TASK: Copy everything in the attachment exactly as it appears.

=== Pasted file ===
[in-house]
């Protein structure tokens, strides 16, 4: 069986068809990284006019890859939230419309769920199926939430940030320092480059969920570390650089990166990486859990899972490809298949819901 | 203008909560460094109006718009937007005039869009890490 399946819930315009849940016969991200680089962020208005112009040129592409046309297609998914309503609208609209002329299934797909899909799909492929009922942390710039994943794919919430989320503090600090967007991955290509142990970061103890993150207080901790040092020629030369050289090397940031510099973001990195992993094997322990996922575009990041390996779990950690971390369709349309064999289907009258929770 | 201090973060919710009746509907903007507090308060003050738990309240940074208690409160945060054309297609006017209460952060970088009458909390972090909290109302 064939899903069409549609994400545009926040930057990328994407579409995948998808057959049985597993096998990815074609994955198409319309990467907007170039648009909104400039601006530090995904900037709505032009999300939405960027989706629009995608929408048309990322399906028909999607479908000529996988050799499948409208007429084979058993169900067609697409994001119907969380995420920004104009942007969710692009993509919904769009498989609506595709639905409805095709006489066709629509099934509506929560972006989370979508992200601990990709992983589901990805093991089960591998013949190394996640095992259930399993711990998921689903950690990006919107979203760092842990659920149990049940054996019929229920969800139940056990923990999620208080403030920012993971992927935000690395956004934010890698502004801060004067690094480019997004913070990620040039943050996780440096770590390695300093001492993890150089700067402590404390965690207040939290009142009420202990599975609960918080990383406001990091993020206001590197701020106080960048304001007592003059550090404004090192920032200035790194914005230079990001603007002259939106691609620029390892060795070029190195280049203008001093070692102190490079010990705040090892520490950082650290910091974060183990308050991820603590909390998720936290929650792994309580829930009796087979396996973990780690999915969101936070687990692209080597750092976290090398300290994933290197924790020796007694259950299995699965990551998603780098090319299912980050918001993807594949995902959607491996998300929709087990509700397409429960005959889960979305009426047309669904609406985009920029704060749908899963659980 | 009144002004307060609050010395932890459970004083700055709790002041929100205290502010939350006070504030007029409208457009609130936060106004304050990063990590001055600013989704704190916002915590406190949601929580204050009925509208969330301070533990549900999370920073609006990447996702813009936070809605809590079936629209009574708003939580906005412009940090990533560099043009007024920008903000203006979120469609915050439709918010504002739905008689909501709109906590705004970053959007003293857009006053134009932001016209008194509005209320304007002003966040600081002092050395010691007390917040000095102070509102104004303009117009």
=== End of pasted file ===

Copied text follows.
[in-house]
């Protein structure tokens, strides 16, 4: 069986068809990284006019890859939230419309769920199926939430940030320092480059969920570390650089990166990486859990899972490809298949819901 | 203008909560460094109006718009937007005039869009890490 399946819930315009849940016969991200680089962020208005112009040129592409046309297609998914309503609208609209002329299934797909899909799909492929009922942390710039994943794919919430989320503090600090967007991955290509142990970061103890993150207080901790040092020629030369050289090397940031510099973001990195992993094997322990996922575009990041390996779990950690971390369709349309064999289907009258929770 | 201090973060919710009746509907903007507090308060003050738990309240940074208690409160945060054309297609006017209460952060970088009458909390972090909290109302 064939899903069409549609994400545009926040930057990328994407579409995948998808057959049985597993096998990815074609994955198409319309990467907007170039648009909104400039601006530090995904900037709505032009999300939405960027989706629009995608929408048309990322399906028909999607479908000529996988050799499948409208007429084979058993169900067609697409994001119907969380995420920004104009942007969710692009993509919904769009498989609506595709639905409805095709006489066709629509099934509506929560972006989370979508992200601990990709992983589901990805093991089960591998013949190394996640095992259930399993711990998921689903950690990006919107979203760092842990659920149990049940054996019929229920969800139940056990923990999620208080403030920012993971992927935000690395956004934010890698502004801060004067690094480019997004913070990620040039943050996780440096770590390695300093001492993890150089700067402590404390965690207040939290009142009420202990599975609960918080990383406001990091993020206001590197701020106080960048304001007592003059550090404004090192920032200035790194914005230079990001603007002259939106691609620029390892060795070029190195280049203008001093070692102190490079010990705040090892520490950082650290910091974060183990308050991820603590909390998720936290929650792994309580829930009796087979396996973990780690999915969101936070687990692209080597750092976290090398300290994933290197924790020796007694259950299995699965990551998603780098090319299912980050918001993807594949995902959607491996998300929709087990509700397409429960005959889960979305009426047309669904609406985009920029704060749908899963659980 | 009144002004307060609050010395932890459970004083700055709790002041929100205290502010939350006070504030007029409208457009609130936060106004304050990063990590001055600013989704704190916002915590406190949601929580204050009925509208969330301070533990549900999370920073609006990447996702813009936070809605809590079936629209009574708003939580906005412009940090990533560099043009007024920008903000203006979120469609915050439709918010504002739905008689909501709109906590705004970053959007003293857009006053134009932001016209008194509005209320304007002003966040600081002092050395010691007390917040000095102070509102104004303009117009």